LEKHA J SHANKAR
The stage takes over from the screen as varied productions hog the limelight including an Indian musical, slated for the event in October.
After three film festivals in one month, including the inaugural World Comedy Film Festival (where the Indian film ‘Singh is Kinng’ won a Special Mention Award), it was the turn of Thailand’s multi-varied theatre forms to hog the limelight.
Among these were a new production by Thailand’s theatre – doyen, Patravadi Mejudhon, a new opera by the country’s opera-genius S. P. Somtow, and a spectacular musical at the city’s much-talked about Muangthai Rachadalai theatre. Patravadi, like the Indian dancer Chandralekha, is noted for using traditional art-forms as the stepping-board to create a new and exciting idiom in Thai theatre.
Her new drama ‘Phra Lor’, combines traditional Thai music and dance with hip hop, pop, rap and other Asian forms such as Butoh and Noh, to create a drama that is riveting.
The Patravadi Theatre-space, on the side of the Chaophya River, is a dream location. Indian artistes Astaad Deboo and Anita Ratnam have also performed at the festival.
Like Patravadi Mejudhon, Somtow Sucharitkul is an icon of Thai culture. Once based in the U.S., and known more for his literary than musical prowess, he re-located to Bangkok and founded the Bangkok Opera in 2000, which laid the first seeds for the opera-culture. He has already produced three grand operas, but says that his new opera ‘Thais’ by Jules Massenet, performed recently, is the most demanding. Firstly, it’s in French, not an easy language to ‘sing’ in, secondly, it’s not standard opera repertory (and thirdly, it needs a superb soprano singer to play the lead.
Somtow chose the well-known Nancy Yeun of Hong Kong, who superbly expounded the complex role of the Egyptian courtesan who gets converted to Christianity in ‘Thais,’ admirably supported by American baritone Stefan Paul Sanchez and Spanish tenor Javier Agullo. The drama has been directed by London-based Darren Royston. Apart from the international cast, it was impressive to see the youthful Siam Philharmonic Orchestra (with 17 year-olds and a leader who is only 24 ), trained and ‘conducted’ by Somtow himself, who play with ease and enthusiasm.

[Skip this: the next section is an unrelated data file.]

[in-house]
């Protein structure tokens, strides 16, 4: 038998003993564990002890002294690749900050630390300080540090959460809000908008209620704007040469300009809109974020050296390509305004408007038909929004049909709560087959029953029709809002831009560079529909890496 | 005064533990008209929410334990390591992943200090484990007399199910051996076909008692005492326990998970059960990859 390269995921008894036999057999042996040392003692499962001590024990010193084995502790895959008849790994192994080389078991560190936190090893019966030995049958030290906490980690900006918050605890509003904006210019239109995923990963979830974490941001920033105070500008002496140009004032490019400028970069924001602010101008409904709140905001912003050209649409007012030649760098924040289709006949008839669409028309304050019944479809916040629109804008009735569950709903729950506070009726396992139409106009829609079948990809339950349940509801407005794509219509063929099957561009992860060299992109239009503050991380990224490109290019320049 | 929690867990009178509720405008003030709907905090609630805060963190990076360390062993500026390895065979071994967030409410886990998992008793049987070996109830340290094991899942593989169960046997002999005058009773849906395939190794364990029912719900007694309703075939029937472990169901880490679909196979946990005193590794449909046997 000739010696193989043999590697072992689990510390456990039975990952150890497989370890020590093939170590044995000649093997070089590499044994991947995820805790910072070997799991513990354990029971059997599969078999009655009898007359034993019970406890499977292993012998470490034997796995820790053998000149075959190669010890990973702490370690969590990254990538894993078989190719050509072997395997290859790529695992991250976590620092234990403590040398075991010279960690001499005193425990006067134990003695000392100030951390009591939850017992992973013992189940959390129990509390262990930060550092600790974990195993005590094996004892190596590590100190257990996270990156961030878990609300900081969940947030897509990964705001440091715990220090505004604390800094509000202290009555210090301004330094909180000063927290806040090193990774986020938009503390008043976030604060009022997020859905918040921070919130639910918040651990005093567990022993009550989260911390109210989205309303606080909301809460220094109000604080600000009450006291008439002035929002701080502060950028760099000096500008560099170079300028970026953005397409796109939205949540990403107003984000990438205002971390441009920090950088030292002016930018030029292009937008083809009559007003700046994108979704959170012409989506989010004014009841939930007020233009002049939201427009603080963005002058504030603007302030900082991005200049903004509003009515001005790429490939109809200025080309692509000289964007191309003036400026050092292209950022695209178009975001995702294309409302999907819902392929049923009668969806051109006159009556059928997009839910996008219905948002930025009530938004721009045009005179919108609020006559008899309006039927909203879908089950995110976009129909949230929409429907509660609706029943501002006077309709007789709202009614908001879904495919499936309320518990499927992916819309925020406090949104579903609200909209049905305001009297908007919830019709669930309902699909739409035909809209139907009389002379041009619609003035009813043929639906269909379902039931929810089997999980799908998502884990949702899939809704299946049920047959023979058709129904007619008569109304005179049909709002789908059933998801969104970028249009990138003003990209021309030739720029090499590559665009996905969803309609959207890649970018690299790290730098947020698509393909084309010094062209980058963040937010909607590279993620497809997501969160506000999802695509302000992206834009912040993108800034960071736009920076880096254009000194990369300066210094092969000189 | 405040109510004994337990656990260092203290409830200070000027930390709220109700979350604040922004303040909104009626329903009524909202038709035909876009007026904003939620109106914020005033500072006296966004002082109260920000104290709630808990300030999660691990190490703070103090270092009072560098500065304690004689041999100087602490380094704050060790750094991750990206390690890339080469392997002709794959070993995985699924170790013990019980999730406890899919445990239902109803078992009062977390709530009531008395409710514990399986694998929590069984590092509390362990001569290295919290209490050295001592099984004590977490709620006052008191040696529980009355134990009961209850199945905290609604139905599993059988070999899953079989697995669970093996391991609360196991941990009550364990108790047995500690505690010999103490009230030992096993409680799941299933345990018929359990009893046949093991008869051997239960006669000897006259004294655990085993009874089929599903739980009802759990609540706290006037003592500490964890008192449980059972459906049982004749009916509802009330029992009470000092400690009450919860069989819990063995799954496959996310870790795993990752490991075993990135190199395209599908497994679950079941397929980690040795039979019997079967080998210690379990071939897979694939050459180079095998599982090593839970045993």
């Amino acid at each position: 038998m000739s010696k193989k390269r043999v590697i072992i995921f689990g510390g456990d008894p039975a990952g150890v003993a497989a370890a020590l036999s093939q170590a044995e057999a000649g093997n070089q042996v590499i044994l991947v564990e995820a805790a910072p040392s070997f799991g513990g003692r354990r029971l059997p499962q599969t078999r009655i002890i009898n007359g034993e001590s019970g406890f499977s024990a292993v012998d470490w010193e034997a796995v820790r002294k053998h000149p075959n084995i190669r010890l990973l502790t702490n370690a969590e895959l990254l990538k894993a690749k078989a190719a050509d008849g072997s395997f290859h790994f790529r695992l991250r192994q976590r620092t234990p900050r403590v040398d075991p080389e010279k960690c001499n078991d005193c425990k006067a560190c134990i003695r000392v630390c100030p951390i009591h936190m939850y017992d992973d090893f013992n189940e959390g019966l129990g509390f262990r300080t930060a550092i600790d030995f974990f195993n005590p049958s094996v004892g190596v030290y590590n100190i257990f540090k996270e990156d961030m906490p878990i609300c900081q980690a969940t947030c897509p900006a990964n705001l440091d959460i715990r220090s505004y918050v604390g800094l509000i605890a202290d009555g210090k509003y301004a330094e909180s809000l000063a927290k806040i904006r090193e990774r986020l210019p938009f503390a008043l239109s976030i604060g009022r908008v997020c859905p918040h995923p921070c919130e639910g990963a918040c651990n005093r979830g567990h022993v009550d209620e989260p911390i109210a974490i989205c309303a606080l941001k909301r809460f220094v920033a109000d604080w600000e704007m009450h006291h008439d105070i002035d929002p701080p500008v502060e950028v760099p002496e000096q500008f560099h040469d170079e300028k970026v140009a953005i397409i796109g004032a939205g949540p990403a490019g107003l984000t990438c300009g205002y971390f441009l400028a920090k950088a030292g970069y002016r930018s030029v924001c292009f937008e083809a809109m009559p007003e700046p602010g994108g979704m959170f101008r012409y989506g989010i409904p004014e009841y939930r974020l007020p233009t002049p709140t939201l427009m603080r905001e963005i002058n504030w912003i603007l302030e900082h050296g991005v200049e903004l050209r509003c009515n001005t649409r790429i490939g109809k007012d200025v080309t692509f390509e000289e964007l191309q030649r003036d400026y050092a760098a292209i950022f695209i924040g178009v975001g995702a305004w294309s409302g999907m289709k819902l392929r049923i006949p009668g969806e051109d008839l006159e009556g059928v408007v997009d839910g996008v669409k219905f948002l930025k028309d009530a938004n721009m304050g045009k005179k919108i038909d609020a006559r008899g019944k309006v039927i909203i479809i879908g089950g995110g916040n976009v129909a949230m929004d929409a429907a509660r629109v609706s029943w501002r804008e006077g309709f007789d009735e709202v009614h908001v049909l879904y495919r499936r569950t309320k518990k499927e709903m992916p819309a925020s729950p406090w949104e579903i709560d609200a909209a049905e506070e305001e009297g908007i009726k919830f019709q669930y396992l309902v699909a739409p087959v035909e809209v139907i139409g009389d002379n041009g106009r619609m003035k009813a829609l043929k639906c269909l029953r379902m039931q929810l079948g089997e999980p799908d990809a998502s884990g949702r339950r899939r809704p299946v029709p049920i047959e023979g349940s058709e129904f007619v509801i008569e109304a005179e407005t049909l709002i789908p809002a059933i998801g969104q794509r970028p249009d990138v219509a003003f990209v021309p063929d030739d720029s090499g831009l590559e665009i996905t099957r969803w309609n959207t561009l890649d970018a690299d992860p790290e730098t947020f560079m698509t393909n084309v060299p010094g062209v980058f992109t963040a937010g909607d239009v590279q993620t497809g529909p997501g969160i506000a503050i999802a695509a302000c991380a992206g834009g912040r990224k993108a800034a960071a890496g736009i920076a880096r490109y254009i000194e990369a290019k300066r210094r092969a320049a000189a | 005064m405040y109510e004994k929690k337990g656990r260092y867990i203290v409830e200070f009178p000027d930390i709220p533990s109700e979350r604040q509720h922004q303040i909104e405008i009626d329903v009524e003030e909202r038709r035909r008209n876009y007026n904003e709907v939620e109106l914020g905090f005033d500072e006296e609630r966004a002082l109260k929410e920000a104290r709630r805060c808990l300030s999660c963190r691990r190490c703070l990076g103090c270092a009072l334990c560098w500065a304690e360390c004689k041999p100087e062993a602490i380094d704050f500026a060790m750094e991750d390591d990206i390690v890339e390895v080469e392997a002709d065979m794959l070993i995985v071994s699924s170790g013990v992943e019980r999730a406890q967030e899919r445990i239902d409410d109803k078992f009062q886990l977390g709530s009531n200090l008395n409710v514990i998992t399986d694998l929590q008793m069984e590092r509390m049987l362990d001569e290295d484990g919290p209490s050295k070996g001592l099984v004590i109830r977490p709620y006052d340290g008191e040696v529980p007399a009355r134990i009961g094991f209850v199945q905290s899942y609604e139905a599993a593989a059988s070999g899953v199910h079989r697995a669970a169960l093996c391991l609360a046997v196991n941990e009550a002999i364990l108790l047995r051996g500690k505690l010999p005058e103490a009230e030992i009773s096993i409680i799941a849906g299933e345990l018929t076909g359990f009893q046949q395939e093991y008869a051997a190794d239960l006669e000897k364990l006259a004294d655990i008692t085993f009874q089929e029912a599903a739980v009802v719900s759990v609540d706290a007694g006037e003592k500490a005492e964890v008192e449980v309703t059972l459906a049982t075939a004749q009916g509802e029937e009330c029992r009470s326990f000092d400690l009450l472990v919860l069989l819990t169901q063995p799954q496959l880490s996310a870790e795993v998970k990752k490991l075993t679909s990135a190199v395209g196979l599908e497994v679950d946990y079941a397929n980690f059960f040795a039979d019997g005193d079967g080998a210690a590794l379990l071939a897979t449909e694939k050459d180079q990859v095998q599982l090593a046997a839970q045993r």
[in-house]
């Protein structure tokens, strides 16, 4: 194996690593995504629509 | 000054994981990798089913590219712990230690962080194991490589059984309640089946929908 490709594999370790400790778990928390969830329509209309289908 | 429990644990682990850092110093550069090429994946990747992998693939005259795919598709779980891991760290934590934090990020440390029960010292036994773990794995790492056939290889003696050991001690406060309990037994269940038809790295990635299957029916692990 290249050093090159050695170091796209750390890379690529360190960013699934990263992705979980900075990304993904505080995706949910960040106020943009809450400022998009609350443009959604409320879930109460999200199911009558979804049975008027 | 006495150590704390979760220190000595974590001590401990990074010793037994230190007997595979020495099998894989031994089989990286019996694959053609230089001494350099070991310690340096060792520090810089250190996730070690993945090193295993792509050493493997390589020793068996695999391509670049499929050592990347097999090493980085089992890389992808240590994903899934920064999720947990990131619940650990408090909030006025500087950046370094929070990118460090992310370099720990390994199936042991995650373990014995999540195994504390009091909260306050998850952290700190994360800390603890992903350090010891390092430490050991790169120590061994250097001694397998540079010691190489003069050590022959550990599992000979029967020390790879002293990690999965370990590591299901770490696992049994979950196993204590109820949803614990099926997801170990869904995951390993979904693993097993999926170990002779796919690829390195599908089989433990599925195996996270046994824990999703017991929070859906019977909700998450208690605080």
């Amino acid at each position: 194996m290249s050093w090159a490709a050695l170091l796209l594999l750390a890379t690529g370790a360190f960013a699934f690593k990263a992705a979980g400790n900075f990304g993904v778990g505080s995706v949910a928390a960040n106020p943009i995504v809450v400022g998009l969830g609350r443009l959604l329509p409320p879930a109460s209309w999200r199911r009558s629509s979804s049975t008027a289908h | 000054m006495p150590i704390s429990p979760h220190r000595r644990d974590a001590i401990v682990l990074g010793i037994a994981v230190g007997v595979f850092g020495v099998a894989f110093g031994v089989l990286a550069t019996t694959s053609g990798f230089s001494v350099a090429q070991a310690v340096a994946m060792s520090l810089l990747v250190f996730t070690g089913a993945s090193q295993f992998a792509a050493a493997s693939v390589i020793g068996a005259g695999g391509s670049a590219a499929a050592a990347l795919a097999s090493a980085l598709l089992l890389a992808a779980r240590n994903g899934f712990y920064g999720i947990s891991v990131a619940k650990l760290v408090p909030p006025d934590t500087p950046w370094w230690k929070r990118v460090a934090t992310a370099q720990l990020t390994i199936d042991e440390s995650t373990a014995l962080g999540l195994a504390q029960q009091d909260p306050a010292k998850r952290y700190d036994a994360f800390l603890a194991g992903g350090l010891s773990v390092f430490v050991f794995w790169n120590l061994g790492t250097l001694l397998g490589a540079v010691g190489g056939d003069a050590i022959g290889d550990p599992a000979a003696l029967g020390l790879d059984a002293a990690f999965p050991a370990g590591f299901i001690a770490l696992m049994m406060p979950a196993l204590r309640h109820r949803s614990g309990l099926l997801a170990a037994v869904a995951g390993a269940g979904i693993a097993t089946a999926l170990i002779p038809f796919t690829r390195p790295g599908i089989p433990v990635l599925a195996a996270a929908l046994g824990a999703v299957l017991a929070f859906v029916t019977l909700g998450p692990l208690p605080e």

An India-lover, Somtow did an outstanding opera called ‘Ayodhya’ in 2006, based on the ‘Ramayana.’ He says that he will be working on the opera-version of a ‘Jataka’ tale, ‘The Silent Prince,’ commissioned by the Indo-American Association in Houston.
The new and most talked about theatre space in Bangkok is the Muangthai Rachadalai theatre, which opened in 2007 and since then, has staged some spectacular local and foreign musicals. The Thai musicals have been resurrected by the seasoned Scenario theatre group and the foreign ones (such as ‘Cats’ and ‘Cinderella’) have been brought to the country by the well-known multi-media entertainment company, BEC Tero.
Scenario’s latest musical drama, ‘Mae Nak Prakonong,’ based on one of the famous Thai ghost-tales, is a superb amalgam of music, dance and high technical effects (at one point, the ‘ghost’ flies over the audience).
Most interesting is its total evocation of Thai folk and art-forms, beliefs and superstitions for a production that can match a Broadway or a West End show, and for which dynamic director Takonkiet Viravan deserves applause. BEC Tero’s ‘Bangkok Calling’ package is meant to promote a plethora of top class international shows heading for Bangkok.
According to Neil Thompson, Deputy Managing Director of BEC Tero,
this is the first time they are bringing a big ‘Indian’ show, which is why they have planned a series of fringe Indian activities from food to fashion during the one-week of the ‘…Bollywood’ shows in October.
According to him, the ticket rates in Bangkok (1000 - 4000 Bahts) are cheaper than elsewhere in the world ,which is why they have decided to launch the special ‘two-night packages’ this year for foreign tourists. The packages include hotel-stay, transport, tourism-programme and tickets for the show.